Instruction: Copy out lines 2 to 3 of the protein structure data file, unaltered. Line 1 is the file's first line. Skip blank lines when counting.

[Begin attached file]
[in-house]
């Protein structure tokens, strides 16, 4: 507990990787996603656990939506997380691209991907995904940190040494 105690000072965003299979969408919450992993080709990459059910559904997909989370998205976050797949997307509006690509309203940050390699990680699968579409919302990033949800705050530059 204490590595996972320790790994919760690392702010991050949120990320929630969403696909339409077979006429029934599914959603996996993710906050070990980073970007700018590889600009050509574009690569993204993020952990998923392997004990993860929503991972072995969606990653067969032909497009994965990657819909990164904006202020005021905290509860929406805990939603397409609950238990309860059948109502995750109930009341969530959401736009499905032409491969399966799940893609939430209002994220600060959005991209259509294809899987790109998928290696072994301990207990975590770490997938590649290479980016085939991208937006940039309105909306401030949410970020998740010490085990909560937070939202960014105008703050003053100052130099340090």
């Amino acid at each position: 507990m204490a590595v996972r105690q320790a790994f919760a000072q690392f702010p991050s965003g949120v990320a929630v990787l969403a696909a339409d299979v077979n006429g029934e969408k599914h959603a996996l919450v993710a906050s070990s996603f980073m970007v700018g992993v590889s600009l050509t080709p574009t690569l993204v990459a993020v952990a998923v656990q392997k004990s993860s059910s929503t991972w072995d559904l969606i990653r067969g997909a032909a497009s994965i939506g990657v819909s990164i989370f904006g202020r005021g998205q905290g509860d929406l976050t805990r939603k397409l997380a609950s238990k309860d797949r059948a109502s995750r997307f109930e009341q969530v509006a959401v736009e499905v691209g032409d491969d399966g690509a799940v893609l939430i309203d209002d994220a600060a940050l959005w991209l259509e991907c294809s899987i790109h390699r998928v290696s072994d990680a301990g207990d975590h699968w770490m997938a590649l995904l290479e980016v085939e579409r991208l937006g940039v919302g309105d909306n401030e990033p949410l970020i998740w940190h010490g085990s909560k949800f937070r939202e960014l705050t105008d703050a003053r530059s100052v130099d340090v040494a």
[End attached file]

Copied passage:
């Protein structure tokens, strides 16, 4: 507990990787996603656990939506997380691209991907995904940190040494 105690000072965003299979969408919450992993080709990459059910559904997909989370998205976050797949997307509006690509309203940050390699990680699968579409919302990033949800705050530059 204490590595996972320790790994919760690392702010991050949120990320929630969403696909339409077979006429029934599914959603996996993710906050070990980073970007700018590889600009050509574009690569993204993020952990998923392997004990993860929503991972072995969606990653067969032909497009994965990657819909990164904006202020005021905290509860929406805990939603397409609950238990309860059948109502995750109930009341969530959401736009499905032409491969399966799940893609939430209002994220600060959005991209259509294809899987790109998928290696072994301990207990975590770490997938590649290479980016085939991208937006940039309105909306401030949410970020998740010490085990909560937070939202960014105008703050003053100052130099340090």
């Amino acid at each position: 507990m204490a590595v996972r105690q320790a790994f919760a000072q690392f702010p991050s965003g949120v990320a929630v990787l969403a696909a339409d299979v077979n006429g029934e969408k599914h959603a996996l919450v993710a906050s070990s996603f980073m970007v700018g992993v590889s600009l050509t080709p574009t690569l993204v990459a993020v952990a998923v656990q392997k004990s993860s059910s929503t991972w072995d559904l969606i990653r067969g997909a032909a497009s994965i939506g990657v819909s990164i989370f904006g202020r005021g998205q905290g509860d929406l976050t805990r939603k397409l997380a609950s238990k309860d797949r059948a109502s995750r997307f109930e009341q969530v509006a959401v736009e499905v691209g032409d491969d399966g690509a799940v893609l939430i309203d209002d994220a600060a940050l959005w991209l259509e991907c294809s899987i790109h390699r998928v290696s072994d990680a301990g207990d975590h699968w770490m997938a590649l995904l290479e980016v085939e579409r991208l937006g940039v919302g309105d909306n401030e990033p949410l970020i998740w940190h010490g085990s909560k949800f937070r939202e960014l705050t105008d703050a003053r530059s100052v130099d340090v040494a």